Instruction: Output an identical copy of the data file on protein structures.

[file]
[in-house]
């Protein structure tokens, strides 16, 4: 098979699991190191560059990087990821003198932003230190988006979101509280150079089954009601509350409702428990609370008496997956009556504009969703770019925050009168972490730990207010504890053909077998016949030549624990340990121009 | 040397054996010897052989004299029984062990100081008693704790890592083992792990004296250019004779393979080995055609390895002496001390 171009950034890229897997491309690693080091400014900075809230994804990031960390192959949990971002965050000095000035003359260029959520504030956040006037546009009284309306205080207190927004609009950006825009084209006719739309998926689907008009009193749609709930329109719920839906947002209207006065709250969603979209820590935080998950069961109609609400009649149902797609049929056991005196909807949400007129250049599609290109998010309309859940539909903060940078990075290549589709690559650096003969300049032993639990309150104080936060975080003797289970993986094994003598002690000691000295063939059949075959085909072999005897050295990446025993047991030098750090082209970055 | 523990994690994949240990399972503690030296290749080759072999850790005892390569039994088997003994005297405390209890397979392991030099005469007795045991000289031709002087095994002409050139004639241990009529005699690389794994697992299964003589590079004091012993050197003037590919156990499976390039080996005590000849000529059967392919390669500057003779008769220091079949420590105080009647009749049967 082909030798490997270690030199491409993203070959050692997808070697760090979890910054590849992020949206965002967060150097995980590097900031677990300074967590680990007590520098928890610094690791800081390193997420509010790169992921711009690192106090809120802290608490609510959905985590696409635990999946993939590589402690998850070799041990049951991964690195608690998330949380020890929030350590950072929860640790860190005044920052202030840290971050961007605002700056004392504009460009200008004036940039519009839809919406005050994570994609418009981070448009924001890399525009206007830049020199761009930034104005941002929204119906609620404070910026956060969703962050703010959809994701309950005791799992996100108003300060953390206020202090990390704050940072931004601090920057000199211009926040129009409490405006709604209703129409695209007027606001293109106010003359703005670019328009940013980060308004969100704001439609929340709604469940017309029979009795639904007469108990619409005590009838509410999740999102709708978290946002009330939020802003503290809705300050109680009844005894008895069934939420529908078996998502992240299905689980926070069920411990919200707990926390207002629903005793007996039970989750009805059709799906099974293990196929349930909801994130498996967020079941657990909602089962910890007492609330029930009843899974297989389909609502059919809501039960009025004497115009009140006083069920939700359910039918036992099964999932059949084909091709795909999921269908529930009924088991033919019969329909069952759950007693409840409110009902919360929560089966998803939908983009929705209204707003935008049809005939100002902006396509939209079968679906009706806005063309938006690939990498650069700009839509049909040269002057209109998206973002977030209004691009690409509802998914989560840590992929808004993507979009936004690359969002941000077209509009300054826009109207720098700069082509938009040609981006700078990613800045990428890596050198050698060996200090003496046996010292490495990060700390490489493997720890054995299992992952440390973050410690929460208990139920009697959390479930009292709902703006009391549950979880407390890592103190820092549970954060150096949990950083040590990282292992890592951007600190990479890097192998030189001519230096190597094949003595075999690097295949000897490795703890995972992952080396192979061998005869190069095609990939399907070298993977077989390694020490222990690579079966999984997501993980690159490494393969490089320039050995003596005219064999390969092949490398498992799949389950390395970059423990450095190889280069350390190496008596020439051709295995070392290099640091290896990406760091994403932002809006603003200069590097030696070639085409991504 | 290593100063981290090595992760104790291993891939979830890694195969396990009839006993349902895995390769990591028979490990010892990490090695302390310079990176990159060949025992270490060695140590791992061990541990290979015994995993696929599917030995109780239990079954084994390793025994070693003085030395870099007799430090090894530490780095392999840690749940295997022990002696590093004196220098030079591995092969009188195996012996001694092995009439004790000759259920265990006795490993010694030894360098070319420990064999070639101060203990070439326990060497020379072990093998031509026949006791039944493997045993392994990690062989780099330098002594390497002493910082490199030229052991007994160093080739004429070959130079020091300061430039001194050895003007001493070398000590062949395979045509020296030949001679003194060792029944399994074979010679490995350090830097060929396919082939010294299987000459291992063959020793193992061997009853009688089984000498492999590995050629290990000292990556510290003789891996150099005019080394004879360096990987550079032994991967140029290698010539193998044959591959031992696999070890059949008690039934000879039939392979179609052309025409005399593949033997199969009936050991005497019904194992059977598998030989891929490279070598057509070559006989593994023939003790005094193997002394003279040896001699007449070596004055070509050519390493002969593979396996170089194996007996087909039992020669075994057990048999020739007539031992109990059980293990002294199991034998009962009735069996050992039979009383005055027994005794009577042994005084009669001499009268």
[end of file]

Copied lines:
[in-house]
């Protein structure tokens, strides 16, 4: 098979699991190191560059990087990821003198932003230190988006979101509280150079089954009601509350409702428990609370008496997956009556504009969703770019925050009168972490730990207010504890053909077998016949030549624990340990121009 | 040397054996010897052989004299029984062990100081008693704790890592083992792990004296250019004779393979080995055609390895002496001390 171009950034890229897997491309690693080091400014900075809230994804990031960390192959949990971002965050000095000035003359260029959520504030956040006037546009009284309306205080207190927004609009950006825009084209006719739309998926689907008009009193749609709930329109719920839906947002209207006065709250969603979209820590935080998950069961109609609400009649149902797609049929056991005196909807949400007129250049599609290109998010309309859940539909903060940078990075290549589709690559650096003969300049032993639990309150104080936060975080003797289970993986094994003598002690000691000295063939059949075959085909072999005897050295990446025993047991030098750090082209970055 | 523990994690994949240990399972503690030296290749080759072999850790005892390569039994088997003994005297405390209890397979392991030099005469007795045991000289031709002087095994002409050139004639241990009529005699690389794994697992299964003589590079004091012993050197003037590919156990499976390039080996005590000849000529059967392919390669500057003779008769220091079949420590105080009647009749049967 082909030798490997270690030199491409993203070959050692997808070697760090979890910054590849992020949206965002967060150097995980590097900031677990300074967590680990007590520098928890610094690791800081390193997420509010790169992921711009690192106090809120802290608490609510959905985590696409635990999946993939590589402690998850070799041990049951991964690195608690998330949380020890929030350590950072929860640790860190005044920052202030840290971050961007605002700056004392504009460009200008004036940039519009839809919406005050994570994609418009981070448009924001890399525009206007830049020199761009930034104005941002929204119906609620404070910026956060969703962050703010959809994701309950005791799992996100108003300060953390206020202090990390704050940072931004601090920057000199211009926040129009409490405006709604209703129409695209007027606001293109106010003359703005670019328009940013980060308004969100704001439609929340709604469940017309029979009795639904007469108990619409005590009838509410999740999102709708978290946002009330939020802003503290809705300050109680009844005894008895069934939420529908078996998502992240299905689980926070069920411990919200707990926390207002629903005793007996039970989750009805059709799906099974293990196929349930909801994130498996967020079941657990909602089962910890007492609330029930009843899974297989389909609502059919809501039960009025004497115009009140006083069920939700359910039918036992099964999932059949084909091709795909999921269908529930009924088991033919019969329909069952759950007693409840409110009902919360929560089966998803939908983009929705209204707003935008049809005939100002902006396509939209079968679906009706806005063309938006690939990498650069700009839509049909040269002057209109998206973002977030209004691009690409509802998914989560840590992929808004993507979009936004690359969002941000077209509009300054826009109207720098700069082509938009040609981006700078990613800045990428890596050198050698060996200090003496046996010292490495990060700390490489493997720890054995299992992952440390973050410690929460208990139920009697959390479930009292709902703006009391549950979880407390890592103190820092549970954060150096949990950083040590990282292992890592951007600190990479890097192998030189001519230096190597094949003595075999690097295949000897490795703890995972992952080396192979061998005869190069095609990939399907070298993977077989390694020490222990690579079966999984997501993980690159490494393969490089320039050995003596005219064999390969092949490398498992799949389950390395970059423990450095190889280069350390190496008596020439051709295995070392290099640091290896990406760091994403932002809006603003200069590097030696070639085409991504 | 290593100063981290090595992760104790291993891939979830890694195969396990009839006993349902895995390769990591028979490990010892990490090695302390310079990176990159060949025992270490060695140590791992061990541990290979015994995993696929599917030995109780239990079954084994390793025994070693003085030395870099007799430090090894530490780095392999840690749940295997022990002696590093004196220098030079591995092969009188195996012996001694092995009439004790000759259920265990006795490993010694030894360098070319420990064999070639101060203990070439326990060497020379072990093998031509026949006791039944493997045993392994990690062989780099330098002594390497002493910082490199030229052991007994160093080739004429070959130079020091300061430039001194050895003007001493070398000590062949395979045509020296030949001679003194060792029944399994074979010679490995350090830097060929396919082939010294299987000459291992063959020793193992061997009853009688089984000498492999590995050629290990000292990556510290003789891996150099005019080394004879360096990987550079032994991967140029290698010539193998044959591959031992696999070890059949008690039934000879039939392979179609052309025409005399593949033997199969009936050991005497019904194992059977598998030989891929490279070598057509070559006989593994023939003790005094193997002394003279040896001699007449070596004055070509050519390493002969593979396996170089194996007996087909039992020669075994057990048999020739007539031992109990059980293990002294199991034998009962009735069996050992039979009383005055027994005794009577042994005084009669001499009268």